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You are here: Home en Syllabuses (2020) Graduate School of Engineering Materials Engineering and Chemistry Molecular Function and Composite-Assembly Function

Molecular Function and Composite-Assembly Function

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Numbering Code
  • G-ENG52 5H404 LE61
Term 2020/First semester
Number of Credits 1.5 credits
Course Type Lecture
Target Student Graduate
Language English
Day/Period Mon.1
Instructor(s)
  • Graduate School of Engineering, Professor IMAHORI HIROSHI
  • Institute for Chemical Research, Professor KAJI HIRONORI
  • Fukui Institute for Fundamental Chemistry, Professor SATOU TOORU
  • Graduate School of Engineering, Professor AKIYOSHI KAZUNARI
  • Graduate School of Engineering, Professor OOKITA HIDEO
  • Graduate School of Engineering, Professor MATSUDA KENJI
  • Graduate School of Engineering, Professor SEKI SYUHEI
  • Institute for Chemical Research, Professor TSUJII YOSHINOBU
  • Graduate School of Engineering, Associate Professor ITOU AKIHIRO
  • Institute for Chemical Research, Professor NAKAMURA MASAHARU
  • Graduate School of Engineering, Professor NAKAO YOSHIAKI
Outline and Purpose of the Course Principles and their examples of revealing molecular function will be described based on molecular design. We also focus on guidelines of molecular design and their representative examples to achieve function of molecular composites and assemblies.
Course Goals The goal of this course is to acquire abilities of proposing and performing research plans with regard to functions of molecular composites and assemblies by learning their principles and examples exhibiting molecular functions.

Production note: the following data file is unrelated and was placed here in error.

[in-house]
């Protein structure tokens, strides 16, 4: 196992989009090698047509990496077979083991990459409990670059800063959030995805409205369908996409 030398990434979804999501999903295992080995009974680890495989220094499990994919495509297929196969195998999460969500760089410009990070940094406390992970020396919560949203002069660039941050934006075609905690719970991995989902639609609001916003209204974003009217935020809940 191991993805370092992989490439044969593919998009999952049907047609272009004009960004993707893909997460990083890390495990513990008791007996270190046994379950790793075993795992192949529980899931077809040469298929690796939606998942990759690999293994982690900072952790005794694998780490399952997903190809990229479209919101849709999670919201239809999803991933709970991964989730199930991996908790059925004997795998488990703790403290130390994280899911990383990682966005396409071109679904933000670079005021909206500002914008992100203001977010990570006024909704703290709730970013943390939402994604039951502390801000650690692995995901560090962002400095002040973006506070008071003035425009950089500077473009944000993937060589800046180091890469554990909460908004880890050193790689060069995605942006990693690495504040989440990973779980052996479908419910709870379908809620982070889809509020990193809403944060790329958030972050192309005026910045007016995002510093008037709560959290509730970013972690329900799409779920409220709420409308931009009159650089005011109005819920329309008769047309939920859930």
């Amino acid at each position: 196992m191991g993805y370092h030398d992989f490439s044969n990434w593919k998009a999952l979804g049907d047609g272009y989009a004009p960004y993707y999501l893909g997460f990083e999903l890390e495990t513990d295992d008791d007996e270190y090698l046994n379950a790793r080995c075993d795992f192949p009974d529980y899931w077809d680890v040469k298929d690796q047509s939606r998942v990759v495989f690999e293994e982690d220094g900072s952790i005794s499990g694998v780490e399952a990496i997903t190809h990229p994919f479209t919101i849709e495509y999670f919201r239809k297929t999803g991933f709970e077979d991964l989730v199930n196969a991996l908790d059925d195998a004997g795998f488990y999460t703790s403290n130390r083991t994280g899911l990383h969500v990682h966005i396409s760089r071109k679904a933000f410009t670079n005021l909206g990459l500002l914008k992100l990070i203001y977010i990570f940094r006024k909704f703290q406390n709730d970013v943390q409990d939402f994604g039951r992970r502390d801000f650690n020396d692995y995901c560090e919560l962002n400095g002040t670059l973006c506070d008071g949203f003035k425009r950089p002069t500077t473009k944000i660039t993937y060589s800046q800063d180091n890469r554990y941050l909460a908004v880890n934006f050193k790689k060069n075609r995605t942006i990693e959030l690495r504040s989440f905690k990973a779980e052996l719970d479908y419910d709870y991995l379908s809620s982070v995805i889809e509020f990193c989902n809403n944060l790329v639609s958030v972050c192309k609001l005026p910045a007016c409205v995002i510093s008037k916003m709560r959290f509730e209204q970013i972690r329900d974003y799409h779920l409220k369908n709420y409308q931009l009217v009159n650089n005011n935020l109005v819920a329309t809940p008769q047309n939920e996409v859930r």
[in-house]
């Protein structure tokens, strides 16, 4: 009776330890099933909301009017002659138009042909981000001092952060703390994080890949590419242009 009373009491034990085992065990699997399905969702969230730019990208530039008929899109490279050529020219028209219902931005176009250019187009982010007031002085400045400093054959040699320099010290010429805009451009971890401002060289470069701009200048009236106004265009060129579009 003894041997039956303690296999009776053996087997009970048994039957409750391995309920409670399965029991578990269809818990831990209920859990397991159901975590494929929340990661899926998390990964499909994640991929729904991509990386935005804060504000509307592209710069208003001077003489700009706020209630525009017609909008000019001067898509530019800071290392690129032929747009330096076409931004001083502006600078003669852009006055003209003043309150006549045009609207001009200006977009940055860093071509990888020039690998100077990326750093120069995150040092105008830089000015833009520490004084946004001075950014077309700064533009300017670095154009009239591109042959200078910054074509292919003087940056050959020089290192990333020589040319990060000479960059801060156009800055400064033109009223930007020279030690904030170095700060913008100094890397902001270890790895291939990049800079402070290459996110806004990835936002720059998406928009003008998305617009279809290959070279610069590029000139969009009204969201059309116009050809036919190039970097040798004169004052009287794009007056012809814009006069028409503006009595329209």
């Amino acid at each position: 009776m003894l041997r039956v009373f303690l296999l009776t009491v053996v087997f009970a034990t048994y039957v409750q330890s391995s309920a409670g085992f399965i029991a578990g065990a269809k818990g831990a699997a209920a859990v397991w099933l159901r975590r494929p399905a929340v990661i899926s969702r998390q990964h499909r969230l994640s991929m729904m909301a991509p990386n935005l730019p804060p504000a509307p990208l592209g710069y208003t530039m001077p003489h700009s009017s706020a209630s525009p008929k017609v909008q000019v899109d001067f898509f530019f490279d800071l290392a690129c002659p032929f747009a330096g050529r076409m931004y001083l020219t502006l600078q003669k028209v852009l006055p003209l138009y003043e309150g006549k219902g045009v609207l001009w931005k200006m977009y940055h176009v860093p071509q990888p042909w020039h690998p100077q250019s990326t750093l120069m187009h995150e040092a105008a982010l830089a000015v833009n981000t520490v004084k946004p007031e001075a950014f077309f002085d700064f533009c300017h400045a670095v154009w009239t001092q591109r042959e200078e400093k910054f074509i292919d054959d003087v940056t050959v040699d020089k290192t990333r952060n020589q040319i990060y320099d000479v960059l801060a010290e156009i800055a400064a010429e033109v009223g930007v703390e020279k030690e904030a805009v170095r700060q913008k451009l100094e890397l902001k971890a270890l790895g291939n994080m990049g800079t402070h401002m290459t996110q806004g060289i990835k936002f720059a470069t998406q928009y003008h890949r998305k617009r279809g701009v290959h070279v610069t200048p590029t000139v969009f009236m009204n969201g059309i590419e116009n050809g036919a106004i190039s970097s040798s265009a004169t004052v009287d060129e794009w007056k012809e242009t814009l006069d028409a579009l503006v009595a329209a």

Schedule and Contents Molecular function and composite-assembly function relating to light, 1 time. This lecture describes photosynthesis and artificial photosynthesis as examples of molecular function and composite-assembly function relating to light. Organic photonics and electronics including molecular photovoltaics are also highlighted as potential practical applications (Imahori).

Molecular function and composite-assembly function related with catalysis, 1 time. This lecture describes cooperative catalysis as examples of molecular function and composite-assembly function related with catalysis (Nakao).

Molecular function and composite-assembly function related with natural products, 1 time. This lecture describes halichondrin families as examples of molecular function and composite-assembly function related with natural products (Nakao).

Molecular magnetism and molecular design for magnetic materials, 2 times. This lecture will describe the fundamental aspects of molecular magnetism, and show how the magnetic properties can be derived from the electronic structural features of magnetic molecules on the basis of various theoretical and experimental results (Ito).

Interfacial functions of polymer brushes and their novel device application, 2 times. This lecture aims at fundamental understandings of synthesis, structures, and chemical/physicochemical properties of polymer brushes and describes their novel application to e.g., tribology systems, solid electrolytes, and bio-interfaces (Tsujii).

Biofunctional self-assembled nanomaterials and biomecical applications, 2 times. This lecture describes molecular chaperone functional engineering, nanogel tectonics engineering and proteoliposome engineering based on self-assembly of biomolecules and biopolymers. Biomedical applications such as drug delivery system (DDS) and tissue engineering are also highlighted (Akiyoshi).

Basics and recent developments of supramolecular photochemistry, 2 times. This lecture describes basics and recent developments of supramolecular photochemistry for the design and synthesis of photo-functional materials (Matsuda).
Grading Policy The grading will be done on a basis of your participation and assignments.
Prerequisites Knowledge of an undergraduate level of chemistry as well as of English, especially listening and reading, is required.
Preparation and Review After attending the class, attendees should read related references to deepen their knowledge and expertise on the topics. The references will be given in each class.
Textbook
  • None
Reference(s)
  • None